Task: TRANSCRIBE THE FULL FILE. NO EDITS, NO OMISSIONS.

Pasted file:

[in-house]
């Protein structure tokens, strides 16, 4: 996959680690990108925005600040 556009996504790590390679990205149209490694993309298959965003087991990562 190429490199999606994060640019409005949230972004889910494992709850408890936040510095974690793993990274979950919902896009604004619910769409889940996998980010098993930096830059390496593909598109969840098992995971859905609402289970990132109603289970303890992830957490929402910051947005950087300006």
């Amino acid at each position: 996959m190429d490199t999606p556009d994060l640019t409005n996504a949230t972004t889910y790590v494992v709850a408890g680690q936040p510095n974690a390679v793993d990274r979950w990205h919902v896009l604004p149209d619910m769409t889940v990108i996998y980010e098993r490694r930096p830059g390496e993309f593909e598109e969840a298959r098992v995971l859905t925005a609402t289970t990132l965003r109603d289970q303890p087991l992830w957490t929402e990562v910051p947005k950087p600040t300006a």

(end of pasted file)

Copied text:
[in-house]
């Protein structure tokens, strides 16, 4: 996959680690990108925005600040 556009996504790590390679990205149209490694993309298959965003087991990562 190429490199999606994060640019409005949230972004889910494992709850408890936040510095974690793993990274979950919902896009604004619910769409889940996998980010098993930096830059390496593909598109969840098992995971859905609402289970990132109603289970303890992830957490929402910051947005950087300006």
């Amino acid at each position: 996959m190429d490199t999606p556009d994060l640019t409005n996504a949230t972004t889910y790590v494992v709850a408890g680690q936040p510095n974690a390679v793993d990274r979950w990205h919902v896009l604004p149209d619910m769409t889940v990108i996998y980010e098993r490694r930096p830059g390496e993309f593909e598109e969840a298959r098992v995971l859905t925005a609402t289970t990132l965003r109603d289970q303890p087991l992830w957490t929402e990562v910051p947005k950087p600040t300006a």